I think it really starts with making sure marketing and sales are on the same page. For example, how does your organization define a “lead”? Other important questions include, e.g. How long should it take for sales to follow up on a lead? And, what is the mechanism for sales to give feedback to marketing on lead quality?

Given these answers, you can pretty quickly build your lead management flows using lead scoring and qualification rules.

Another important thing is to invest in a lot of good content. Having a variety of content, aimed at speaking to different buyer personas, and to buyers at different stages of the revenue cycle, will drive the demand gen process.

Don’t leave out the human element in all of this. For example, our customers often have sales development reps that reach out to qualified marketing leads by phone. The timing of the call, and knowing what to talk about with the lead, is aided by our technology. Having a live voice on the phone makes a big difference in your prospect’s perception of your brand, plus it is the surest way to fully qualify a lead before it is passed on to sales.

Think big, start small, move quickly. Get quick wins, and then be agile to continuously adapt the solutions.

4.  Marketo continues to experience tremendous growth. What can you attribute this growth to?

I’d say there are three things that drive our success.

First, we are lucky to be working with a market that is hungry for what our solution offers. Tech, healthcare, financial, manufacturing, education – in all of these industries, you have buying processes which have been transformed by the Internet. They have a lot to gain from building an integrated marketing and sales approach, one that is driven by sophisticated measurement and management.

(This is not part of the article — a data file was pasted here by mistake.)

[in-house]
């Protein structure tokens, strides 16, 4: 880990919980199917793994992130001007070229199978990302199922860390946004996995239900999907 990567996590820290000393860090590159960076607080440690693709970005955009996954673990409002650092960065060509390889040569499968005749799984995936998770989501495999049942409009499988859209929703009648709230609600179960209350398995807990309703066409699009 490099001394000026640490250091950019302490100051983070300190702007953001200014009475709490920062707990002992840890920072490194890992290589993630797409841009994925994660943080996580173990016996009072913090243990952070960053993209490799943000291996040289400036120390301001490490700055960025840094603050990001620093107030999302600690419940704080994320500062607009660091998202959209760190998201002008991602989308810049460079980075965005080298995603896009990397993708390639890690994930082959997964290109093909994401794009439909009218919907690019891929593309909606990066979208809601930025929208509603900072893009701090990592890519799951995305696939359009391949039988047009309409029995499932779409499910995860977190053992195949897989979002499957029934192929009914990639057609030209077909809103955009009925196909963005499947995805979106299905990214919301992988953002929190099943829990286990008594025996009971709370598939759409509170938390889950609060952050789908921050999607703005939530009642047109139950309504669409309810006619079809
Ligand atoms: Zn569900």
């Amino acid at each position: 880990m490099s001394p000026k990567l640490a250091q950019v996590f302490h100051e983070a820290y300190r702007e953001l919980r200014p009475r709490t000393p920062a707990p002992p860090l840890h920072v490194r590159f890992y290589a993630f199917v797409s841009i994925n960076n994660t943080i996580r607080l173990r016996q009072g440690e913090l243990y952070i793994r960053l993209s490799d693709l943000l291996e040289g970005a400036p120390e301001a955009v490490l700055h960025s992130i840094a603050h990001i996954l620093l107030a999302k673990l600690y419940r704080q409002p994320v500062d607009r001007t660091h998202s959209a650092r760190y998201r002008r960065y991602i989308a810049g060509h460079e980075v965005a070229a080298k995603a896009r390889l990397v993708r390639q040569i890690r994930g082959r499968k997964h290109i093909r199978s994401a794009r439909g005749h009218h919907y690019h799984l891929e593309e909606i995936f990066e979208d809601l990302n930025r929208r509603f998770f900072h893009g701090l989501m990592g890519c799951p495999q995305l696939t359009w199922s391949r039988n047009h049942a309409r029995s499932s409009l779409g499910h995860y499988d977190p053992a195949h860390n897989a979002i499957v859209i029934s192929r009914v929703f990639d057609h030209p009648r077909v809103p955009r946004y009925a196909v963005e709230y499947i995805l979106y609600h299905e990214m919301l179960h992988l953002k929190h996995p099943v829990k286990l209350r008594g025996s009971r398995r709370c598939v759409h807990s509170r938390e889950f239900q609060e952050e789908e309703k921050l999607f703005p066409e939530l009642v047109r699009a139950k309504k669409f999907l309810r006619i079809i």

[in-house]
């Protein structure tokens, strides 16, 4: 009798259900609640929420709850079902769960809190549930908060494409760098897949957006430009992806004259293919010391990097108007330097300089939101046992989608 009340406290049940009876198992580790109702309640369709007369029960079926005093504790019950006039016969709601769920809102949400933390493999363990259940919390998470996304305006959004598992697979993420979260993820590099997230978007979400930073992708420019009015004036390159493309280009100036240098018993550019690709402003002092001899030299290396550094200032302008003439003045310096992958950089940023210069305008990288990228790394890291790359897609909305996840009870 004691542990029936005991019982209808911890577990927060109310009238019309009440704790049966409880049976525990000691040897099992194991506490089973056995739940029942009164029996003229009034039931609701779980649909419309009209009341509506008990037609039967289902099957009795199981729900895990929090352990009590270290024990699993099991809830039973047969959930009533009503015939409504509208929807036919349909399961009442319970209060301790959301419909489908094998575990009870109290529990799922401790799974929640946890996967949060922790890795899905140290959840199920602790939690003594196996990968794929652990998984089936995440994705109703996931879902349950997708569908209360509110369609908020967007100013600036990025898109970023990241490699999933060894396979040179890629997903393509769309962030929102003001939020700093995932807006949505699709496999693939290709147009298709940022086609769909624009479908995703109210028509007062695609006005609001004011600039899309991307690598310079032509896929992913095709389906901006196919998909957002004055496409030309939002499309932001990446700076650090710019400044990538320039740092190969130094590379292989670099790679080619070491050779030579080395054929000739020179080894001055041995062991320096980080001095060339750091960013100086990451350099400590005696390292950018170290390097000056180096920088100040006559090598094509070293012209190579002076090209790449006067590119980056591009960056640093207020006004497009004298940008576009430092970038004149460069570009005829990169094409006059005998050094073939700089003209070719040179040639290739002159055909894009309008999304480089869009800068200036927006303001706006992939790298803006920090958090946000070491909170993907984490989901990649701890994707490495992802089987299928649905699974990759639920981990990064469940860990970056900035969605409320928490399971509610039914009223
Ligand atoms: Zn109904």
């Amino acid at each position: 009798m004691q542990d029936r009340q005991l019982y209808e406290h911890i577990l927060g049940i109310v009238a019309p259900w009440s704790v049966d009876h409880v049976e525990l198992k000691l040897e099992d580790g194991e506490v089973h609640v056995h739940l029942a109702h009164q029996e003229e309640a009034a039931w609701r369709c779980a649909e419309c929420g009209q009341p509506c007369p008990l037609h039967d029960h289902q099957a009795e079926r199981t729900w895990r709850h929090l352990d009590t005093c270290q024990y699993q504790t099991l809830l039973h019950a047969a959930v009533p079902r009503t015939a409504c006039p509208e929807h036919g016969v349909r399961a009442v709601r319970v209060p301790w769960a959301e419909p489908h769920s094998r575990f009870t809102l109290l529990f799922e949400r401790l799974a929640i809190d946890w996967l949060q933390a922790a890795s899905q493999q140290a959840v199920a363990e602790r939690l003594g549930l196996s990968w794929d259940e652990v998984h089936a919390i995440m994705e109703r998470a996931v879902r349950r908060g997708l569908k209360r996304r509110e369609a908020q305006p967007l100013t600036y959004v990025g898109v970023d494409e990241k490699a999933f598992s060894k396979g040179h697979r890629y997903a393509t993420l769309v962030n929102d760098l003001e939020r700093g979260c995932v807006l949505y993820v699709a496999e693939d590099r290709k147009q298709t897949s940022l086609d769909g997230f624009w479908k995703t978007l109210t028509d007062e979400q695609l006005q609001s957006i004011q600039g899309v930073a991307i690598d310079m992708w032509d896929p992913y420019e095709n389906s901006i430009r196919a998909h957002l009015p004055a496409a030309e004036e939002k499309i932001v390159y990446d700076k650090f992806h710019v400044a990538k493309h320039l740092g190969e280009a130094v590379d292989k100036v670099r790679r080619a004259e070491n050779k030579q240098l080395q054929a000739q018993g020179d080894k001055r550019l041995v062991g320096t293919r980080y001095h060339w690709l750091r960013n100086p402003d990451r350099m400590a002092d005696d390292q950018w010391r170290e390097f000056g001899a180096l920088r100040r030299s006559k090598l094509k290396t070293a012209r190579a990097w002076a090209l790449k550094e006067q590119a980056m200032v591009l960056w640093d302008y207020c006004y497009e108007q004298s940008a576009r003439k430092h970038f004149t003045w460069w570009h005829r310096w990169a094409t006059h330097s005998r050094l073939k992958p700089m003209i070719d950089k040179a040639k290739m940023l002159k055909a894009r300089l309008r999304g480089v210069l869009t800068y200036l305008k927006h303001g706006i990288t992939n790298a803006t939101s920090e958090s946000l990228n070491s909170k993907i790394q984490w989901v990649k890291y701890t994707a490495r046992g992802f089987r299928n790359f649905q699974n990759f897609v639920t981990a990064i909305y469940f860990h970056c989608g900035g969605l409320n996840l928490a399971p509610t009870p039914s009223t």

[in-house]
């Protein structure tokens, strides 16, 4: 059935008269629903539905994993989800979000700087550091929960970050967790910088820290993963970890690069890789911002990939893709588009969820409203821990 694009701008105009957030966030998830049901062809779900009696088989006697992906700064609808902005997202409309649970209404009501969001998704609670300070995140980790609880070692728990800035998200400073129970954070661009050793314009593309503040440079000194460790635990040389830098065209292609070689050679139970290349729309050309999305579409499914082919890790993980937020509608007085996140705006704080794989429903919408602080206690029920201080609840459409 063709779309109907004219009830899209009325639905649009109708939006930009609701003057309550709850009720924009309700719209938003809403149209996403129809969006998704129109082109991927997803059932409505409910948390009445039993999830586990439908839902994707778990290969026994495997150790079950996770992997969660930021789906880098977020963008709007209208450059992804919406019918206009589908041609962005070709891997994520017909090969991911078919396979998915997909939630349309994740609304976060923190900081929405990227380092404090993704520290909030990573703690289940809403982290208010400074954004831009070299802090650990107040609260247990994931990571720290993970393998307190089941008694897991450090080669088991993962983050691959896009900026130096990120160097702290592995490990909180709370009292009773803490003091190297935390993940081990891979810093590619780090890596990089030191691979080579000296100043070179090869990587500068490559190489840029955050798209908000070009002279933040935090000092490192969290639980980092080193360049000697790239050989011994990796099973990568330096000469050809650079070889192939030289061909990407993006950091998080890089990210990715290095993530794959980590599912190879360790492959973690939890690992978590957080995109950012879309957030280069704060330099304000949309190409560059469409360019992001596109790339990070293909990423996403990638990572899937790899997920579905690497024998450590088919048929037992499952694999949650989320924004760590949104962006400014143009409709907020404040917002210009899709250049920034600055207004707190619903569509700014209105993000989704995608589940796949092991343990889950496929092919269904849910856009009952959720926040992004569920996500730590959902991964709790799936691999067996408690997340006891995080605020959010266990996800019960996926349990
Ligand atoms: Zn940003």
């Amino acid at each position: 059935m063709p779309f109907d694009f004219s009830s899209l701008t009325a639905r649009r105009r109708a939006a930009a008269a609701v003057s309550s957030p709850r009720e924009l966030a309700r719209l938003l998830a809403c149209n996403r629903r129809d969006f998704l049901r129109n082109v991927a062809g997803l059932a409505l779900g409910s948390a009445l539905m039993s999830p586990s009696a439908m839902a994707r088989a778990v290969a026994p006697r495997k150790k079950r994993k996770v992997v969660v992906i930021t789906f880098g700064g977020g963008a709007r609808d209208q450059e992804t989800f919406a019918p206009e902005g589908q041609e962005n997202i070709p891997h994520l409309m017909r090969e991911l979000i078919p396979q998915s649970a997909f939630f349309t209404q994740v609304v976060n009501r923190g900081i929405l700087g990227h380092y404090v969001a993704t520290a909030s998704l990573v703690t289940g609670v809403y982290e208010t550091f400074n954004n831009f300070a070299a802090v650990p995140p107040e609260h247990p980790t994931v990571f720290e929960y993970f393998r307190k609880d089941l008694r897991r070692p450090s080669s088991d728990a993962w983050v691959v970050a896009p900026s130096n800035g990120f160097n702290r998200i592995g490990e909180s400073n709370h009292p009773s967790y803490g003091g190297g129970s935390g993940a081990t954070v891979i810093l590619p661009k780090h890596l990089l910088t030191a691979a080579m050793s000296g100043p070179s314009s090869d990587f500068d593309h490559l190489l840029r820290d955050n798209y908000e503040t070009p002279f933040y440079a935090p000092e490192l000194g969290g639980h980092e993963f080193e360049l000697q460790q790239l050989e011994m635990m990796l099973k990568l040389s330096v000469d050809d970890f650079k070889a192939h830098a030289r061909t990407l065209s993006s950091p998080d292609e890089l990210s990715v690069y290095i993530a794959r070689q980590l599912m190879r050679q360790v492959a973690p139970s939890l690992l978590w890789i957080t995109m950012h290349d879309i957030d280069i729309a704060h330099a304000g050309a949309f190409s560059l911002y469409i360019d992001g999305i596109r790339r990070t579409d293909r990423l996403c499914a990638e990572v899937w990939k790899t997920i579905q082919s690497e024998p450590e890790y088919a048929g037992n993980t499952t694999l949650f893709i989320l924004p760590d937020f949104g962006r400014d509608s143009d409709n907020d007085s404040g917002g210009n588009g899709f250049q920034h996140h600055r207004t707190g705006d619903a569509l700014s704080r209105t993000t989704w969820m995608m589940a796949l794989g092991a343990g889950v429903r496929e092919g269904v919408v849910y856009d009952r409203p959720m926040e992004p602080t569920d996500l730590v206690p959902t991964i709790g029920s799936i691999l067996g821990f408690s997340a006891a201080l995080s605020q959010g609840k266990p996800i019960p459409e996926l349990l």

Second, we feel the product itself is very strong. Right from the beginning, we focused heavily on usability and making it intuitive to use. It was built by marketers, for marketers. Over time, we’ve added to the lead management core, additional products for marketing analytics and sales effectiveness.

Third, we feel a big part of our success is due to us ‘drinking our own champagne’. Comparatively, we spend a lot on marketing, $0.90 for every $1 spent on sales.  But we do this because we see how these investments pay off, e.g. 80% of our revenue is directly sourced by marketing. We’ve become very efficient at capturing and nurturing leads, and delivering high quality leads to sales. And the end result is an efficient sales engine, actually better put, a revenue engine.

5.  While none of us has a crystal ball, where do you see this industry in the next five years?

It’s truly an exciting time for our industry. Overall, I think we’re going to see wider adoption of technologies related to revenue performance management. Whereas today it’s still perceived as a nice-to-have, a couple years from now it will become a must-have.

We’ll likely have more standardization, common definitions and metrics which are more widely adopted by vendors and marketers. And social isn’t going to go away. Expect to see platforms which are even better at measuring, and driving the whole online experience.